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Human Resources Management Specialists

Significant Points

This series includes positions that either (1) direct or assist in directing a personnel management program, or (2) advise on, supervise, perform or provide staff leadership and technical guidance for work that involves two or more specialized personnel functions, or (3) perform specialized personnel management work not covered by other series in this group.

Introduction

Personnel management is concerned with the acquisition, retention, motivation, development and use of the human resources of an organization. It is an integral part of total management. As such it is the ultimate responsibility of the head of the organization. Within the various agencies of the Federal Government there is considerable variation in the organizational and occupational structures through which the personnel function is carried out, and in the role and relationship of personnel management to the total management process. These differences, which influence both series and grade-level determinations, are discussed below.

Personnel Management Specialist (nonsupervisory) GS-0201-05

This is the basic trainee level. GS-05 employees receive formal classroom instruction and/or on-the-job training in the principles, concepts, work processes, regulations, and reference material fundamental to one or a combination of specialized personnel fields. On-the-job training assignments provide a practical understanding of the organization, programs, policies, and objectives of the employing agency as well as furnish experience in the application of principles, procedures, and work techniques to actual operating situations. Instructors or Supervisors give specific instructions and guidance on these assignments and critically review completed work.

Personnel Management Specialist (nonsupervisory) GS-0201-07

This is the advanced trainee level. Work assignments are selected to provide training in the analytic and judgmental aspects of the work and in the appropriate use of such methods and techniques as job analysis and interviewing. The training emphasizes developing an understanding of the relationships of the concepts underlying the field. It is directed toward the recognition of incipient personnel needs or problems and the identification, analysis and solution of personnel problems. Assignments are preselected to combine performance of productive work with supervised on-the-job training in both the judgmental and methodological aspects of the work.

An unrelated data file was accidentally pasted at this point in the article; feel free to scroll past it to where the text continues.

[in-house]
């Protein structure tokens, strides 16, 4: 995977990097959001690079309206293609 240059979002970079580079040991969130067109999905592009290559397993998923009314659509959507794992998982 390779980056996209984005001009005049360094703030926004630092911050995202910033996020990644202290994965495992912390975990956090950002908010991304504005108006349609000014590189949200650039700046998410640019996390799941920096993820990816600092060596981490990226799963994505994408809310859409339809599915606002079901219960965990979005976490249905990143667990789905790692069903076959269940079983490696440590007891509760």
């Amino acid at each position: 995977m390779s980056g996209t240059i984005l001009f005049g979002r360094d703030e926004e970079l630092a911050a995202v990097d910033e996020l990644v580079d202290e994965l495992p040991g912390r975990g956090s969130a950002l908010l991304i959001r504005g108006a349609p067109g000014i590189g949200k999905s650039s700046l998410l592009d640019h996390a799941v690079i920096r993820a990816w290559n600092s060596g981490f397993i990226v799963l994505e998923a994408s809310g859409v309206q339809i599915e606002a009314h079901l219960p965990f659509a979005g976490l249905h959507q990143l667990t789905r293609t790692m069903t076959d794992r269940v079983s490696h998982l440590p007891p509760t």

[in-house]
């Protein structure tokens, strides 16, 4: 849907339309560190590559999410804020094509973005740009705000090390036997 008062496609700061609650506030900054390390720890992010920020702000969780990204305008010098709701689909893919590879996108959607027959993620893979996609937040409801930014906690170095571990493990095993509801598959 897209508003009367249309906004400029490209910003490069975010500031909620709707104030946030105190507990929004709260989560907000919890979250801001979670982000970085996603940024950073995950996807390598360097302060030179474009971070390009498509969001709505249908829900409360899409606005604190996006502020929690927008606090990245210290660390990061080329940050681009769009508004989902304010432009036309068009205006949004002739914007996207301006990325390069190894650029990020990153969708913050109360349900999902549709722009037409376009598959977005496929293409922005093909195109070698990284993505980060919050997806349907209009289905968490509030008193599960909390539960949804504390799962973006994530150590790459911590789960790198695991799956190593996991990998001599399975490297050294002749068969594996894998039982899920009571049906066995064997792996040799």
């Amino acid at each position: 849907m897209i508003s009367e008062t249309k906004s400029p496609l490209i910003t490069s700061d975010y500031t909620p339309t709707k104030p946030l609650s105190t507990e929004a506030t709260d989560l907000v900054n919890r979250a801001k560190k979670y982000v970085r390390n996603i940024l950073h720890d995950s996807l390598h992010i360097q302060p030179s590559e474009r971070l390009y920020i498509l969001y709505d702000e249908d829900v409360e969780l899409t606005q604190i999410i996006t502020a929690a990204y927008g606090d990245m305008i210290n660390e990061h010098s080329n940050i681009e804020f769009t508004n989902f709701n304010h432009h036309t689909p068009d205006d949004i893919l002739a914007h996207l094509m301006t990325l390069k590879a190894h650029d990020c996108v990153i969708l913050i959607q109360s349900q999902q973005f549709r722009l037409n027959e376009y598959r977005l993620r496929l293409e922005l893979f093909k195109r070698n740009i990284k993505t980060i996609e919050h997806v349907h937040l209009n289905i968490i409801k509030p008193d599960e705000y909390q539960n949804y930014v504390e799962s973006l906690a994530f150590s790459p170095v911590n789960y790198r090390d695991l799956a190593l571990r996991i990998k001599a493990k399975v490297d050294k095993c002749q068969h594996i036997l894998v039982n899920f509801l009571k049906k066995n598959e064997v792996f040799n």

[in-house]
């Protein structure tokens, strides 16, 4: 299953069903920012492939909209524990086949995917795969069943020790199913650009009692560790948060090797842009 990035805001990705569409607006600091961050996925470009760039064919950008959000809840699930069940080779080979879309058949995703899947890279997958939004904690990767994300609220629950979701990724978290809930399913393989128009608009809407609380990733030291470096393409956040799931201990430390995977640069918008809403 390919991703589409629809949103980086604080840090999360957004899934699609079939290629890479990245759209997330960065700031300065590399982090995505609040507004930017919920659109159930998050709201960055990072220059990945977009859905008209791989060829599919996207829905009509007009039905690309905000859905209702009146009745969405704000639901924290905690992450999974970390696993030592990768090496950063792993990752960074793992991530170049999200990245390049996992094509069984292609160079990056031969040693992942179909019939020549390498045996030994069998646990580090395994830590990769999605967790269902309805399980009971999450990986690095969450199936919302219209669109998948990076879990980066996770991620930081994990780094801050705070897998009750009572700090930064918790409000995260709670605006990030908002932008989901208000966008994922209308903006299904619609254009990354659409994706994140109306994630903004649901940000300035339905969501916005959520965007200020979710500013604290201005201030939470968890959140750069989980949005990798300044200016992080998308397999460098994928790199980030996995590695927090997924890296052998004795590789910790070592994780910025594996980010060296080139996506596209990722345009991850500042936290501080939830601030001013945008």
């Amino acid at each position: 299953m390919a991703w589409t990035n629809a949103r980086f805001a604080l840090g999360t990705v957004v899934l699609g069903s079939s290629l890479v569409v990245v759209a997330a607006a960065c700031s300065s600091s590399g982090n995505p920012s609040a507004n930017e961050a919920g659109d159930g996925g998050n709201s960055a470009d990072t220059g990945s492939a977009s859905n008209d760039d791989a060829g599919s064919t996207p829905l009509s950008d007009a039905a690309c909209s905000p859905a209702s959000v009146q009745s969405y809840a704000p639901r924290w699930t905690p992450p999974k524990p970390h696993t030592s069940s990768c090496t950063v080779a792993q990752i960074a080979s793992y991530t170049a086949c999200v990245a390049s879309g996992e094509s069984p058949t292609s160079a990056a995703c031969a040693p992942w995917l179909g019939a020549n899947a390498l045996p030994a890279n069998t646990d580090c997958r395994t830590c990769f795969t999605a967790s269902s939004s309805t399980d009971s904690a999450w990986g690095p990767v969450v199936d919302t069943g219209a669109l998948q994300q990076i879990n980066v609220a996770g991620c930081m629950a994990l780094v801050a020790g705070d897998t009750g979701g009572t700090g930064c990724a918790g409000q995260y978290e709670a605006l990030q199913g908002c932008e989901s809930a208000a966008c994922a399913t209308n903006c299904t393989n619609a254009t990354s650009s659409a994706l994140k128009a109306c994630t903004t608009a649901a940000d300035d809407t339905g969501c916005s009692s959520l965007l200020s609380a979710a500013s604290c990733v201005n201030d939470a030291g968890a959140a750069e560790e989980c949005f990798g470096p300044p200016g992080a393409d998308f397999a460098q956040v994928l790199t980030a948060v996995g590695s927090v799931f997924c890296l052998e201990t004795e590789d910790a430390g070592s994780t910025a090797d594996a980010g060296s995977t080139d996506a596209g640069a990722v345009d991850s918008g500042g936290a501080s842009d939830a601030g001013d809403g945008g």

In the solution of specific case problems or other work, the Personnel Management Specialist, GS-07, applies a gradually increasing knowledge of and skill in the use of pertinent principles and techniques in securing, analyzing, and evaluating the essential facts needed for decision.

Management advisory service functions at this level are normally limited to such things as providing information as to the typical duty patterns which will justify a particular grade, the kinds of candidates available for a particular type of job, and similar matters.

Supervision received and authority are important limiting factors at this level. Advanced trainees are given detailed instructions and explanations with each assignment. When they work on more complex problems (i.e., those characteristic of the GS-09 or GS-11 levels) they receive continuing guidance and instruction during the progress of their work. Completed work is closely reviewed to insure adequate and accurate application of principles, guides and standards; to determine the soundness of conclusions and recommendations; and to serve as the basis for further training or different kinds of assignments.

Personal work contacts are mainly to obtain and exchange information, answer questions and, when necessary, explain well-established policies, procedures, regulatory requirements or standards.

Program development and program evaluation

GS-07 personnel management specialists assist higher grade personnel workers in preliminary phases of program development or evaluation functions. Usually in such assignments, the supervisory guidance and review are closer and more detailed than in the operating assignments described for this level. The primary objective is to develop such employees for more responsible work so that gradually increasingly difficult kinds of problems are assigned or there is a gradual increase in the amount of independence permitted.

Personnel Management Specialist (nonsupervisory) GS-0201-09

Program operations

This level is characterized by assignments which regularly encompass problems of average difficulty, frequently combined with management advisory service functions. Problems are of average difficulty when their resolution requires the application of (1) technical skill, knowledge, and judgment in the use of the fundamental principles, concepts, techniques, standards, and guides of the particular specialized field; and (2) knowledge of the occupational and organizational structure and characteristics of the organization served. This arises from the nature of the jobs or organizations dealt with and the degree to which the guides available require interpretation.

The following examples illustrate key differences between positions at this level and positions at GS-07 and GS-11: